a certain protein may have. This is increasingly problematic in
hub genes, where many pathways converge with often contradic-
tory effects. This problem is partially mediated by the use of multi-
value logic, as was done in this study. Furthermore, a logical
network does not have any spatial or realistic temporal resolution.
The dynamics of the networks are hence only roughly approxi-
mated. More specifically, caution is warranted concerning the
appearance of a transitory prehypertrophic state, which may be
depended on the time scale at which interactions take place. The
model could be further improved by associating a time delay with
every interaction, thereby enhancing time resolution .
However, since we lack kinetic information and a random
approach is not computationally feasible due to the amount of
possible time delays and combinations thereof we have limited our
simulations to two cases. The first case is that of synchronous
dynamics where all interactions are equally fast and in the second
case we consider all the possible dynamics when each gene is
updated randomly, which is equivalent to calculating the transition
graph. Furthermore, the logical formalism did not allow direct
incorporation of diffusion and interaction of growth factors with
extracellular matrix proteins. Previous models of signalling in the
growth plate have explicitly modelled diffusion, whereas in the
current work diffusion is modelled implicitly by changing the value
of nodes representing diffusion [58–62].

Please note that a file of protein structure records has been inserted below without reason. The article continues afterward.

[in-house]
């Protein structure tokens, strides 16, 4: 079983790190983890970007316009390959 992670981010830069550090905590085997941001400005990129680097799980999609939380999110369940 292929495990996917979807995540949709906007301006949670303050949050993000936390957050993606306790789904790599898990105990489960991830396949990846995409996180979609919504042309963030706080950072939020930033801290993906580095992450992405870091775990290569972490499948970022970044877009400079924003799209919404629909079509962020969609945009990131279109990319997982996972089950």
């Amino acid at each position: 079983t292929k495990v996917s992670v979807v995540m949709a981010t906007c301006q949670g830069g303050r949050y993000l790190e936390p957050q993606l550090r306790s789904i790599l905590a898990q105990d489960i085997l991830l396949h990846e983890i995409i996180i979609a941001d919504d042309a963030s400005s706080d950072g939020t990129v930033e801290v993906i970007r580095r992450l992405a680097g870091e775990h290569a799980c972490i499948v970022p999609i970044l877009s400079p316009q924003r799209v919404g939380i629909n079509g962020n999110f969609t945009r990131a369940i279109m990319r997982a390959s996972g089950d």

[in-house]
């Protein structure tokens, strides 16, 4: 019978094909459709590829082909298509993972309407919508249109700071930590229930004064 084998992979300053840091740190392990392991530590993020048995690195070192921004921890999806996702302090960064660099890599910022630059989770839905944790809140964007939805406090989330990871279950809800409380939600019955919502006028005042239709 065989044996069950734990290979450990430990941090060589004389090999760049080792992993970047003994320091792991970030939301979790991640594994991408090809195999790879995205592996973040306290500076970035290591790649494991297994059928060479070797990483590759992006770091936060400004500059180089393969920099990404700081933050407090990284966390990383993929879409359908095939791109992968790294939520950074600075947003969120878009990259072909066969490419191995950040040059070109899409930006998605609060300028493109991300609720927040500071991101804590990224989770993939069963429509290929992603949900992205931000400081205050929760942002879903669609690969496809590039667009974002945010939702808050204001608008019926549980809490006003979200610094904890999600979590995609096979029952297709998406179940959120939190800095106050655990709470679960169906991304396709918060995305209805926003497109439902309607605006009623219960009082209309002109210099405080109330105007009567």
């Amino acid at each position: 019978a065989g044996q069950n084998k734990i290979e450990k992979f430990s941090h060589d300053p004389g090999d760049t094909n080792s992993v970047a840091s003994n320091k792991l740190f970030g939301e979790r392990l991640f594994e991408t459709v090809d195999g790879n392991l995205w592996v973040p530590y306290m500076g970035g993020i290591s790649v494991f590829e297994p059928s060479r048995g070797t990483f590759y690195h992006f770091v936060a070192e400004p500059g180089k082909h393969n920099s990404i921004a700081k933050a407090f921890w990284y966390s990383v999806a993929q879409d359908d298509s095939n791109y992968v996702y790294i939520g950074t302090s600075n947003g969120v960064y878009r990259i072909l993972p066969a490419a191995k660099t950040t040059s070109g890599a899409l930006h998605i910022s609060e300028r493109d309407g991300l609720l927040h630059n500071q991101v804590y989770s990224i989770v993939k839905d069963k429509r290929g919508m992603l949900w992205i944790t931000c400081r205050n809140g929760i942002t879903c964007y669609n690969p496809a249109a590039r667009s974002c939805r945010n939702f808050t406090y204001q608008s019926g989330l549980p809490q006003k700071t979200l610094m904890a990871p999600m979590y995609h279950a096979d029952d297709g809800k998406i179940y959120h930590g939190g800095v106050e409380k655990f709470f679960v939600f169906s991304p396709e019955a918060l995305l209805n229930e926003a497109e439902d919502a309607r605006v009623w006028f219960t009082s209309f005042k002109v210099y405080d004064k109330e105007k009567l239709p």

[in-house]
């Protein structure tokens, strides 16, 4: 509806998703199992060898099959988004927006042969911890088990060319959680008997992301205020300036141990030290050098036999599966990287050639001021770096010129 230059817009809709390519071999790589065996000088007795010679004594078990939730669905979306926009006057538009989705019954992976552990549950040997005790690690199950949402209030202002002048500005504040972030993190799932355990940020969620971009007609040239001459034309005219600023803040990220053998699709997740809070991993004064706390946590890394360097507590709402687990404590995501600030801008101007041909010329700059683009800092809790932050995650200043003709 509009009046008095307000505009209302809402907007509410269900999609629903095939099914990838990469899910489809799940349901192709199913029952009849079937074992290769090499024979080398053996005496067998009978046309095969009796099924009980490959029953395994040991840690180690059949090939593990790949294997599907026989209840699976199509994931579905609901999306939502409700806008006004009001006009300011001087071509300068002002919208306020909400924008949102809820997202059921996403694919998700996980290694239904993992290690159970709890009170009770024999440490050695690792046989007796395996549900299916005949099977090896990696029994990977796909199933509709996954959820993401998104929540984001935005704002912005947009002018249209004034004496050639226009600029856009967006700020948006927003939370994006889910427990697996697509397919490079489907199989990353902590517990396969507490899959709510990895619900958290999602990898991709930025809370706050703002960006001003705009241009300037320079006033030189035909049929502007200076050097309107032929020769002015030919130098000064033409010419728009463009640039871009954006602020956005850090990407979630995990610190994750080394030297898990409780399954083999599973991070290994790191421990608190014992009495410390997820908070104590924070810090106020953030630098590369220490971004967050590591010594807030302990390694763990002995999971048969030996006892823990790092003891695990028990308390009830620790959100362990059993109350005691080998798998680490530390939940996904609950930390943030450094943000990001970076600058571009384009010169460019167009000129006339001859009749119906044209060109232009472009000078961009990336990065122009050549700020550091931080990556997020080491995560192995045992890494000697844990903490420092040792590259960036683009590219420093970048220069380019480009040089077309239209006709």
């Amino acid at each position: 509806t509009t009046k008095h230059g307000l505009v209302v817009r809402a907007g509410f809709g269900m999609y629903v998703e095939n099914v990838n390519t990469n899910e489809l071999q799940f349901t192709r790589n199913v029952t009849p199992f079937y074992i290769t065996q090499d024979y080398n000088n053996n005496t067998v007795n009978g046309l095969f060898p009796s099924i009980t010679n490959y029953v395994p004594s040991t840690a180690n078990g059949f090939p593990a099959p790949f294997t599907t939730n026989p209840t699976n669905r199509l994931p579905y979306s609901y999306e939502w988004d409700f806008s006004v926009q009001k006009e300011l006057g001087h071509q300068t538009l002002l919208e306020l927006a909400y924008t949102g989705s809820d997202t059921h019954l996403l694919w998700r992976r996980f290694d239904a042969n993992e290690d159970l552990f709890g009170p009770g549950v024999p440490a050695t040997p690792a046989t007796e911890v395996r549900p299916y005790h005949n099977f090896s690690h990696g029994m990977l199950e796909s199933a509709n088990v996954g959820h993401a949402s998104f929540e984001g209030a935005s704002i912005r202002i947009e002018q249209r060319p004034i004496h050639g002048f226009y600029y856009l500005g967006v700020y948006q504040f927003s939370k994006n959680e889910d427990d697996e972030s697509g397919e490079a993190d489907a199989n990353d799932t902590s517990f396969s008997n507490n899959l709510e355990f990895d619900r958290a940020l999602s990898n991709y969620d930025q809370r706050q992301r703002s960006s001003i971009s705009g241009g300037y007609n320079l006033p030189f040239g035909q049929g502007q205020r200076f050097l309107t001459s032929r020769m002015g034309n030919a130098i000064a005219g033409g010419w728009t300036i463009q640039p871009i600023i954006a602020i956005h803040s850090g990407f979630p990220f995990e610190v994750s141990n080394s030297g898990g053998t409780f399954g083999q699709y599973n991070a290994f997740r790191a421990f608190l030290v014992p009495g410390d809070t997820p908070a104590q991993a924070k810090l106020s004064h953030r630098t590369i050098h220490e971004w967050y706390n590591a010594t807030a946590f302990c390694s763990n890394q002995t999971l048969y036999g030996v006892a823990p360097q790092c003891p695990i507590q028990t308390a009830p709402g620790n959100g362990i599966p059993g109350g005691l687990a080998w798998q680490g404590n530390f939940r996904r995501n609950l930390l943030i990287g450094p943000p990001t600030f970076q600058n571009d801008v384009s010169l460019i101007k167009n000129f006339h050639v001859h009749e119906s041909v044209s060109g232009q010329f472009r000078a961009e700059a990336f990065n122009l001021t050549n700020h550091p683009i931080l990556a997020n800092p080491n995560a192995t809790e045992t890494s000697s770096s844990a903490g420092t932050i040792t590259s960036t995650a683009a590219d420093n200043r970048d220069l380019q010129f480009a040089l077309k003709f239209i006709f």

In this work we have aimed to simulate the gene network that
drives chondrocyte differentiation in the fetal growth plate. This
model shows how genes interact to regulate and modify the
differentiation state of a cell. Despite hiatuses in our current
understanding of growth plate regulation the model provides a
feasible representation of the governing regulatory apparatus. The
rigid description of gene interactions allows testing the plausibility
of hypotheses on gene interactions in silico. Hence a modelling
approach helps in the formulation and subsequently rejection or
corroboration of putative gene interactions in the context of an
elaborate gene network, which in its intricacy is capable of defying
The model introduced has further practical uses in the context
of tissue engineering (TE). Currently, TE of bones uses a poorly
characterized process in which the quantity and quality of the
produced bone are low . An alternative would be to use a
biomimetic process growing bones via endochondral ossification,
the natural route for long bone development. The developmental
process is robust and behaves as an autoregulatory module. In
accordance with the novel paradigm of ‘‘developmental engineer-
ing’’ these characteristics are highly desirable in an in vitro tissue
engineering process . The logical model can be instructive to
design such a process, both in improving process robustness,
observability and controllability and can hence assist in overcom-
ing regulatory hurdles .
interactions in the logical model with indication of the (animal)
model species used.
Complete list of references for the different
Model files used to generate the results
stability of the logical model
Set-up and details of the ODE system used to assess
TGFb pathway and for the case where the perichondrium was
Results for conditional knock-outs in the Wnt and
Johan Kerkhofs is a PhD fellow of the research Foundation Flanders
(FWO-Vlaanderen). This work is part of Prometheus, the Leuven Research
& Development Division of Skeletal Tissue Engineering of the Katholieke
Universiteit Leuven: www.kuleuven.be/prometheus.
Conceived and designed the experiments: JK SR LG. Performed the
experiments: JK. Analyzed the data: JK SR LG FL HVO. Wrote the
paper: JK SR LG FL HVO.